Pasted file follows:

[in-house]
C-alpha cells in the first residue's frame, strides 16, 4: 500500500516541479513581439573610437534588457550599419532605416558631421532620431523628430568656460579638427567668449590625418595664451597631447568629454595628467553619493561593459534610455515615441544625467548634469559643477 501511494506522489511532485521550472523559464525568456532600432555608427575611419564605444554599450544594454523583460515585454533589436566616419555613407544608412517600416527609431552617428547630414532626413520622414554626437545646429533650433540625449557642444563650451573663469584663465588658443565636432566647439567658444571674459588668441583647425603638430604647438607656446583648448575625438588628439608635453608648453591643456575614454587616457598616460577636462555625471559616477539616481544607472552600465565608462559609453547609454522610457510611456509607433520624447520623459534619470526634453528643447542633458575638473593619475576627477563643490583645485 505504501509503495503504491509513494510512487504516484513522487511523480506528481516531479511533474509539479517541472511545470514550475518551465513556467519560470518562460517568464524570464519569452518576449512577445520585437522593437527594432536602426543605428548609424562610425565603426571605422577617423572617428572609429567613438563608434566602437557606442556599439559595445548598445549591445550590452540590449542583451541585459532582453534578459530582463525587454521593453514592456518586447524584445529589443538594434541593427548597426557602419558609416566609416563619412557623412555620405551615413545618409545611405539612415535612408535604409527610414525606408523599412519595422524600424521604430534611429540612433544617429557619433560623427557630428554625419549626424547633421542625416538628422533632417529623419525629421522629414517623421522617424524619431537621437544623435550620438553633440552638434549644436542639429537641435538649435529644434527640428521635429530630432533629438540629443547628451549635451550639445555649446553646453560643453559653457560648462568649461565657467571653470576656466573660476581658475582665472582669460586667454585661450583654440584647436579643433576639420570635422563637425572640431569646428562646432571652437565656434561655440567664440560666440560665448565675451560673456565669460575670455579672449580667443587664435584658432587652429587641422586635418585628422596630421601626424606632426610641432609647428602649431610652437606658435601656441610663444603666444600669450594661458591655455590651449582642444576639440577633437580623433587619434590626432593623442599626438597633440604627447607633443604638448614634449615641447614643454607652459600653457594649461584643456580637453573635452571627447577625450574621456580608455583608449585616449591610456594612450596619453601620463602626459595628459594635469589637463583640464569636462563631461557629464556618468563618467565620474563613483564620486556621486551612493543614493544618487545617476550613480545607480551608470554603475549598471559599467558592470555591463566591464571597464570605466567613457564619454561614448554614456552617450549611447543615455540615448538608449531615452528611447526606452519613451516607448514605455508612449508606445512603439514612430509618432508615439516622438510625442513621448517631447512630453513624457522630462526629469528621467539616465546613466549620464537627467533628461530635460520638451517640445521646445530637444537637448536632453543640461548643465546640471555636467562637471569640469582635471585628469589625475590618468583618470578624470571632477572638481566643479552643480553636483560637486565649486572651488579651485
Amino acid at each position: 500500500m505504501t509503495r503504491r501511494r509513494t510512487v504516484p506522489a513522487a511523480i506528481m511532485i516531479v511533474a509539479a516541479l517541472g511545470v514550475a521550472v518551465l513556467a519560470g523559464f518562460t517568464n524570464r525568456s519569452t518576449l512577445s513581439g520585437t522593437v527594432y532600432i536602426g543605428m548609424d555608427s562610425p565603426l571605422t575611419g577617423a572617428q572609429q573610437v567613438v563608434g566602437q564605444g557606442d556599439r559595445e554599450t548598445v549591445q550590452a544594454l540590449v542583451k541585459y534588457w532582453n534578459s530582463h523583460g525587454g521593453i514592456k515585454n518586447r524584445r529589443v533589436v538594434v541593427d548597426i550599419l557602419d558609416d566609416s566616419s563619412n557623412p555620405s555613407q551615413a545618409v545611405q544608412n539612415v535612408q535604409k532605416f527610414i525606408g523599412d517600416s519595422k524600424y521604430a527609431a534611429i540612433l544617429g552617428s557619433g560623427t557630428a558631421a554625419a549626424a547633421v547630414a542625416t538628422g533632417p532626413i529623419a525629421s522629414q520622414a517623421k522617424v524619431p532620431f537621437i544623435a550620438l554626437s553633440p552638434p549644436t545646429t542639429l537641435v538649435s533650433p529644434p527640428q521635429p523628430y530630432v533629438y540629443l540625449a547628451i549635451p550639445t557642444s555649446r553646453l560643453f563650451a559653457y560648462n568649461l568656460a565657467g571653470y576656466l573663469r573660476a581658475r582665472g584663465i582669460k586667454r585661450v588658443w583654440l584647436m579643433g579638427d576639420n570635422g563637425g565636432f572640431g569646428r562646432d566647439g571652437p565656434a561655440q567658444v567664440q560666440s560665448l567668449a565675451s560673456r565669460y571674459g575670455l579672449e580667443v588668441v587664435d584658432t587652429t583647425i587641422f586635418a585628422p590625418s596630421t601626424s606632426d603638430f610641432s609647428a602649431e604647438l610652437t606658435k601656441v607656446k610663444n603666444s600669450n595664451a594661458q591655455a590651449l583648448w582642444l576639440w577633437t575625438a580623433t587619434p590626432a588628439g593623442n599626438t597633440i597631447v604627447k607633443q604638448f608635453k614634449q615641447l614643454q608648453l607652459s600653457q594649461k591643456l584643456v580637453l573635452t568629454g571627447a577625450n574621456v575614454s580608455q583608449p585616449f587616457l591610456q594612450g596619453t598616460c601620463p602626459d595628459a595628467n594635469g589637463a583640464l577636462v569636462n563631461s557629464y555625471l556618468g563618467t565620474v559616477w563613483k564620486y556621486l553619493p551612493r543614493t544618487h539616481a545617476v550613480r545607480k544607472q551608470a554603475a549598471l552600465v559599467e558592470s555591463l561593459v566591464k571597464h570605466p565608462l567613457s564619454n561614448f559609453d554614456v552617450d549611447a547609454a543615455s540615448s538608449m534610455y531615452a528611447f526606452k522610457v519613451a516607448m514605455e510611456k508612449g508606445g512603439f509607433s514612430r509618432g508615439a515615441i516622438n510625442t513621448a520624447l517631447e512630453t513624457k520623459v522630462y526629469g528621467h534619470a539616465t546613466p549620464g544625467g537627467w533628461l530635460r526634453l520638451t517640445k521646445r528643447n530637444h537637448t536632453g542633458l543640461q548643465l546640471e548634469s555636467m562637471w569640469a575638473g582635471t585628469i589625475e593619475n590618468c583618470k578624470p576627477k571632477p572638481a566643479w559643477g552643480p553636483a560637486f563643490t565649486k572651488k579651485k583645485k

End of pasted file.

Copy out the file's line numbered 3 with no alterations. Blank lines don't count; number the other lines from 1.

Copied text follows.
Amino acid at each position: 500500500m505504501t509503495r503504491r501511494r509513494t510512487v504516484p506522489a513522487a511523480i506528481m511532485i516531479v511533474a509539479a516541479l517541472g511545470v514550475a521550472v518551465l513556467a519560470g523559464f518562460t517568464n524570464r525568456s519569452t518576449l512577445s513581439g520585437t522593437v527594432y532600432i536602426g543605428m548609424d555608427s562610425p565603426l571605422t575611419g577617423a572617428q572609429q573610437v567613438v563608434g566602437q564605444g557606442d556599439r559595445e554599450t548598445v549591445q550590452a544594454l540590449v542583451k541585459y534588457w532582453n534578459s530582463h523583460g525587454g521593453i514592456k515585454n518586447r524584445r529589443v533589436v538594434v541593427d548597426i550599419l557602419d558609416d566609416s566616419s563619412n557623412p555620405s555613407q551615413a545618409v545611405q544608412n539612415v535612408q535604409k532605416f527610414i525606408g523599412d517600416s519595422k524600424y521604430a527609431a534611429i540612433l544617429g552617428s557619433g560623427t557630428a558631421a554625419a549626424a547633421v547630414a542625416t538628422g533632417p532626413i529623419a525629421s522629414q520622414a517623421k522617424v524619431p532620431f537621437i544623435a550620438l554626437s553633440p552638434p549644436t545646429t542639429l537641435v538649435s533650433p529644434p527640428q521635429p523628430y530630432v533629438y540629443l540625449a547628451i549635451p550639445t557642444s555649446r553646453l560643453f563650451a559653457y560648462n568649461l568656460a565657467g571653470y576656466l573663469r573660476a581658475r582665472g584663465i582669460k586667454r585661450v588658443w583654440l584647436m579643433g579638427d576639420n570635422g563637425g565636432f572640431g569646428r562646432d566647439g571652437p565656434a561655440q567658444v567664440q560666440s560665448l567668449a565675451s560673456r565669460y571674459g575670455l579672449e580667443v588668441v587664435d584658432t587652429t583647425i587641422f586635418a585628422p590625418s596630421t601626424s606632426d603638430f610641432s609647428a602649431e604647438l610652437t606658435k601656441v607656446k610663444n603666444s600669450n595664451a594661458q591655455a590651449l583648448w582642444l576639440w577633437t575625438a580623433t587619434p590626432a588628439g593623442n599626438t597633440i597631447v604627447k607633443q604638448f608635453k614634449q615641447l614643454q608648453l607652459s600653457q594649461k591643456l584643456v580637453l573635452t568629454g571627447a577625450n574621456v575614454s580608455q583608449p585616449f587616457l591610456q594612450g596619453t598616460c601620463p602626459d595628459a595628467n594635469g589637463a583640464l577636462v569636462n563631461s557629464y555625471l556618468g563618467t565620474v559616477w563613483k564620486y556621486l553619493p551612493r543614493t544618487h539616481a545617476v550613480r545607480k544607472q551608470a554603475a549598471l552600465v559599467e558592470s555591463l561593459v566591464k571597464h570605466p565608462l567613457s564619454n561614448f559609453d554614456v552617450d549611447a547609454a543615455s540615448s538608449m534610455y531615452a528611447f526606452k522610457v519613451a516607448m514605455e510611456k508612449g508606445g512603439f509607433s514612430r509618432g508615439a515615441i516622438n510625442t513621448a520624447l517631447e512630453t513624457k520623459v522630462y526629469g528621467h534619470a539616465t546613466p549620464g544625467g537627467w533628461l530635460r526634453l520638451t517640445k521646445r528643447n530637444h537637448t536632453g542633458l543640461q548643465l546640471e548634469s555636467m562637471w569640469a575638473g582635471t585628469i589625475e593619475n590618468c583618470k578624470p576627477k571632477p572638481a566643479w559643477g552643480p553636483a560637486f563643490t565649486k572651488k579651485k583645485k